Schools Are Now Allowed to Buy Local, But Can They Afford It?

Cheap has been the rule when it comes to ingredients for school lunches. If lunch-program directors needed, say, apples, they had to buy those apples from the company that offered the cheapest bid—too bad if the fruit was mealy and sour, and trucked hundreds of miles. The rules were the rules, and directors had to take the lowest-priced apples, even if there were better ones grown around the corner.

That's no longer the case, thanks to a new USDA rule passed a few weeks ago and set to take effect May 23.

The wordy "Geographic Preference Option for the Procurement of Unprocessed Agricultural Products in Child Nutrition Programs" allows public schools (and other institutions) that operate "Child Nutrition Programs" to give preference to local produce, even if it's not the lowest priced.

"If you're a school in New York that wants local apples, or a school in Georgia looking for Georgia peaches, this makes a huge difference," says Megan Lott, program policy coordinator for the National Farm to School Network.

The problem is, schools still can't afford to pay for said apples. Last year there was a measly 6-cent raise passed for federal school lunch reimbursement funding, a "drop in the bucket," says Lott, who notes that advocates of increased funding were asking for 35 cents. Still, she figures school directors spend about 9 to 14 cents for each quarter- to half-cup serving of fruit and vegetables on the tray, so "six cents could add to that and mean something."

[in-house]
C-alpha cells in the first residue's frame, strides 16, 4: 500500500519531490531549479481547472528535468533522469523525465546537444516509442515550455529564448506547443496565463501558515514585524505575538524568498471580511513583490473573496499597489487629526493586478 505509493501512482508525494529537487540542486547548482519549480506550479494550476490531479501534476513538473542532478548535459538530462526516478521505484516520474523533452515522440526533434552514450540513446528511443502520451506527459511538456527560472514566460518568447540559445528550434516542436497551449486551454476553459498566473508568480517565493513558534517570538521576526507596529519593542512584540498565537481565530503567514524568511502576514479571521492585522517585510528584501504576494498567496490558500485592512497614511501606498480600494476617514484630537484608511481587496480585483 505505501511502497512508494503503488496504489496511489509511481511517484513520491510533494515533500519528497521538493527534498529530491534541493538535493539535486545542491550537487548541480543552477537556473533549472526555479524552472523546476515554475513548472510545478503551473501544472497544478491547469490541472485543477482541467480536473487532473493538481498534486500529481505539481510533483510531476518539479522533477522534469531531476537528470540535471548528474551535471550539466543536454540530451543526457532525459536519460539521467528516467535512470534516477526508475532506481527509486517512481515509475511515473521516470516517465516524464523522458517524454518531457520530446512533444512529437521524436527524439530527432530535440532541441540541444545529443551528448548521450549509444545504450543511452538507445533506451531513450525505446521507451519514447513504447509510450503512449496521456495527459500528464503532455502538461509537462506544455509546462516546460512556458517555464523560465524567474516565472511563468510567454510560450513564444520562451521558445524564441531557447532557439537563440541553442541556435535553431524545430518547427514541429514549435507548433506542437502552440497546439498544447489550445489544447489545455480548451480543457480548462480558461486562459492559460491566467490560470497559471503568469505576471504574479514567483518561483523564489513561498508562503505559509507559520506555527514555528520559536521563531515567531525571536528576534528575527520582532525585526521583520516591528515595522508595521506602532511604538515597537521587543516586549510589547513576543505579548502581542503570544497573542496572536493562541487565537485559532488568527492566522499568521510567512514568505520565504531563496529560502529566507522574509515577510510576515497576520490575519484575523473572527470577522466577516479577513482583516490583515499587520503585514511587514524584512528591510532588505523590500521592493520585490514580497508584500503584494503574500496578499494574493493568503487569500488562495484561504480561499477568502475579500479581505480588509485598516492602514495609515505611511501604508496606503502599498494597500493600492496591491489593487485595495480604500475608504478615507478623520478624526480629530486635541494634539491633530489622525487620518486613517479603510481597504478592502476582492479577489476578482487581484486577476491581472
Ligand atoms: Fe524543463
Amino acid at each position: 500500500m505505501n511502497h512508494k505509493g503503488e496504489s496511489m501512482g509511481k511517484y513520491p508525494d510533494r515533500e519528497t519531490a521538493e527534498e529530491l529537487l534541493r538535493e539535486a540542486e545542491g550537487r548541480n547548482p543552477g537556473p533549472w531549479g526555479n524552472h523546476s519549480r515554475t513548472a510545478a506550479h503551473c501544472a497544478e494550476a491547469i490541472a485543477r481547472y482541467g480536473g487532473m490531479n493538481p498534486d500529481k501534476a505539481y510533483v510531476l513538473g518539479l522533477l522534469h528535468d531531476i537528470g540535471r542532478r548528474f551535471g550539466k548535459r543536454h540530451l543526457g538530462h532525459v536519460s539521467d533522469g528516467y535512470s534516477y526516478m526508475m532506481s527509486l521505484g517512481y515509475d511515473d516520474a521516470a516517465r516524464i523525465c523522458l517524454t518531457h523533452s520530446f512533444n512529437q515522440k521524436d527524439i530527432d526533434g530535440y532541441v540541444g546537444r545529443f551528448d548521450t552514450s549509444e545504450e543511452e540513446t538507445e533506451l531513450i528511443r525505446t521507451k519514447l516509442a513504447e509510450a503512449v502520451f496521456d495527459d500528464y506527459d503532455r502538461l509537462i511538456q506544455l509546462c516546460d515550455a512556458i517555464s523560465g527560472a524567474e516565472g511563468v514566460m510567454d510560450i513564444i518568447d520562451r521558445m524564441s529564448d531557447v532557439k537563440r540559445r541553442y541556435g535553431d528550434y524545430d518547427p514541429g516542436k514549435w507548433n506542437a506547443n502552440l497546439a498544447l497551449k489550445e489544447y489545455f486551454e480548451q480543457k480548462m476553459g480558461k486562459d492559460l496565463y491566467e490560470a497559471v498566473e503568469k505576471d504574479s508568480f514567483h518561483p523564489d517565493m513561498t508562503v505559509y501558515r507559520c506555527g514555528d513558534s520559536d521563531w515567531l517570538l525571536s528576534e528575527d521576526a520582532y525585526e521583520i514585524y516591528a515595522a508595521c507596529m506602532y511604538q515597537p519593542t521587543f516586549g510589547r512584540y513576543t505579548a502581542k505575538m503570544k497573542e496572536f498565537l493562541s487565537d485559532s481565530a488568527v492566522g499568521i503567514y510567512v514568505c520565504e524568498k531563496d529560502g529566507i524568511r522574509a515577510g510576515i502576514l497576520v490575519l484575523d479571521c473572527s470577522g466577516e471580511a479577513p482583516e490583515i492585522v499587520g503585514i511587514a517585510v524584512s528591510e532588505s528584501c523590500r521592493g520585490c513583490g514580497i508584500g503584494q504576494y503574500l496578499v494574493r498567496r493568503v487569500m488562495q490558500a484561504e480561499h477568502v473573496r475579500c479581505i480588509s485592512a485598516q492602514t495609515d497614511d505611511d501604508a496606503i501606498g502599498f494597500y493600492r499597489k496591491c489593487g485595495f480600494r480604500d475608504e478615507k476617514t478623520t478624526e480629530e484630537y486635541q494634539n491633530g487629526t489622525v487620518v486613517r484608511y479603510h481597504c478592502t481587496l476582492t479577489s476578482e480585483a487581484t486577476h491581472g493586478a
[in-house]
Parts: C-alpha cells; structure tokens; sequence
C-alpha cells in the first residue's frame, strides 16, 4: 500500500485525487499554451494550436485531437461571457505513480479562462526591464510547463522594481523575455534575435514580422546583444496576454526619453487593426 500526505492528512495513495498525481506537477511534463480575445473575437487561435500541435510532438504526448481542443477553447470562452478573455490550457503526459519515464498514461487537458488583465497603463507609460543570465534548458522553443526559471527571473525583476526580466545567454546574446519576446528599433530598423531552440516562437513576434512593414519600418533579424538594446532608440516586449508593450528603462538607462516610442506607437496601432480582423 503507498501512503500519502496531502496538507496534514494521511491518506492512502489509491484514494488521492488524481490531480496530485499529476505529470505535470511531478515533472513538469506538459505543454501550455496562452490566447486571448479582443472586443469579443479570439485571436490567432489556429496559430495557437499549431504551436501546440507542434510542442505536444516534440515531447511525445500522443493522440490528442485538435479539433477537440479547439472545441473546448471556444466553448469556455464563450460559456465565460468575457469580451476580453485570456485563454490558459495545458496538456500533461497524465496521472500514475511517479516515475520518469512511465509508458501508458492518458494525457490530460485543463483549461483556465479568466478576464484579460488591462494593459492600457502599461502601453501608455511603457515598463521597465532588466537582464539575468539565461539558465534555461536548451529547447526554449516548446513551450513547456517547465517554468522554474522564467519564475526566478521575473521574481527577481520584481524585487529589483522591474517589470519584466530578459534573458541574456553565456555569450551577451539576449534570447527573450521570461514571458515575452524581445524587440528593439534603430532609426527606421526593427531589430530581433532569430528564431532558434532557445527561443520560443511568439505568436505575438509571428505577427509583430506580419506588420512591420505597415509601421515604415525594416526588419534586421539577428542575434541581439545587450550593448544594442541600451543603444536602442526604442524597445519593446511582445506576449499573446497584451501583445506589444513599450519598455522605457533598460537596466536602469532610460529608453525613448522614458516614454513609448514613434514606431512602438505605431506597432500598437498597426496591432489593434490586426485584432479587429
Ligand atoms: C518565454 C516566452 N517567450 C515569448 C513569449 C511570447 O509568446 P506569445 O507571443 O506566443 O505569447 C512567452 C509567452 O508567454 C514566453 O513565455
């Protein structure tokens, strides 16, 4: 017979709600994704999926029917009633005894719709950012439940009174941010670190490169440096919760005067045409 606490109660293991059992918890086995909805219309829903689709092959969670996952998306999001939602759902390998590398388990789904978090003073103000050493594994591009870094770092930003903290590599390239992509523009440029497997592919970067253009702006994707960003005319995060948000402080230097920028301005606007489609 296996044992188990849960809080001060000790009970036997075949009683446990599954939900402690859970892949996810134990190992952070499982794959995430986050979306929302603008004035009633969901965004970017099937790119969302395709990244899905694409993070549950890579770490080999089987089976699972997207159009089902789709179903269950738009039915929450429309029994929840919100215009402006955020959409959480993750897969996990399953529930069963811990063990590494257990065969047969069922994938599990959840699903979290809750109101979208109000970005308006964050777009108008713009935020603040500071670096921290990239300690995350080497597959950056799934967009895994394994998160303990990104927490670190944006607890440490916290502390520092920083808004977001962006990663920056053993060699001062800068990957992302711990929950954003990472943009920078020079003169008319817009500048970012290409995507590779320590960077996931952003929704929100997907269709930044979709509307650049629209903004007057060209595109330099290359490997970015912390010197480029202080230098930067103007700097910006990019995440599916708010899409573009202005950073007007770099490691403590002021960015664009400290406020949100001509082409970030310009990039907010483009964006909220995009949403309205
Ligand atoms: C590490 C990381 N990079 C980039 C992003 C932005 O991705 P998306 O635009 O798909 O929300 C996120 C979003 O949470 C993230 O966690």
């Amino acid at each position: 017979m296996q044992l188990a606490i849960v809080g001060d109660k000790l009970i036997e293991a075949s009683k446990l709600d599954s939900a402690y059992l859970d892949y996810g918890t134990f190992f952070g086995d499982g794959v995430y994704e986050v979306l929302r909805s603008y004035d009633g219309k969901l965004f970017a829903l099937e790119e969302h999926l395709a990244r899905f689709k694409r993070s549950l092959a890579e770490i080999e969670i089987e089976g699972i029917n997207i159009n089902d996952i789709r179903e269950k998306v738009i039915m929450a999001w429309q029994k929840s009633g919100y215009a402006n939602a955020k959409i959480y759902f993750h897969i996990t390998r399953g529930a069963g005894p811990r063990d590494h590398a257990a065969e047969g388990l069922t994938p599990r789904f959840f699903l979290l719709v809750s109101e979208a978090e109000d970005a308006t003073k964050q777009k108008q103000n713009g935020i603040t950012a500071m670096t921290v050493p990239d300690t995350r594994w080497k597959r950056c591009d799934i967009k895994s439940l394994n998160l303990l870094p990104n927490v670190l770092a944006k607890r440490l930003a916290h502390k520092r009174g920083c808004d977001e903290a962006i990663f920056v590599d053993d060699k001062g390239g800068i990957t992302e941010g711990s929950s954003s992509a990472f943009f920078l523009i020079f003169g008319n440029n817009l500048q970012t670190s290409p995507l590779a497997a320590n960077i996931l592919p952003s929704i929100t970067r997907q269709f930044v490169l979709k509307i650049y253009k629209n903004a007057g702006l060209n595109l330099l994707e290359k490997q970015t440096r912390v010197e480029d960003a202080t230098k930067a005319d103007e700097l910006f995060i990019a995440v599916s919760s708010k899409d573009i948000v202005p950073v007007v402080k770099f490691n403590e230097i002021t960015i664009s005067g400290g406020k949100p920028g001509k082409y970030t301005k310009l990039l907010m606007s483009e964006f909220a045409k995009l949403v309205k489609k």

Ann Cooper, the "Renegade Lunch Lady" author and school lunch advocate, says the local foods rule is a little cart-before-the-horse. "Having the USDA push local food is the least of the problems in the system," she sighs. "What they really need to do is give us enough money and raise the guidelines so the chicken nuggets are out of there."

Yes the new rule removes a barrier to local produce, she says, but there are still so many other obstacles stemming from a lack of funding. "If you buy from a lot of little farmers, your incidental costs go up," she explains. "Someone has to stop what they're doing, check in the order, put it away. It's easier to do that once with a giant Sysco or United order, instead of 10 times with local farmers."

Cooper also points out that many of today's "lunch ladies" aren't even trained or equipped to deal with fresh whole produce. "Farm food may not be washed. You need a place to wash it, a place to cut it, a place to cook it, people who know how to deal with produce." Lott ruefully agrees that a lot of school lunch rooms basically consist of a freezer, a microwave, and a trash can these days. "We've taken away equipment, and we've taken away skills, but the exciting thing is that so many different groups are trying to make it better, and we're finding ways."

And until it does get better? I'll be packing my kid a lunch.

Illustration: CHOW.com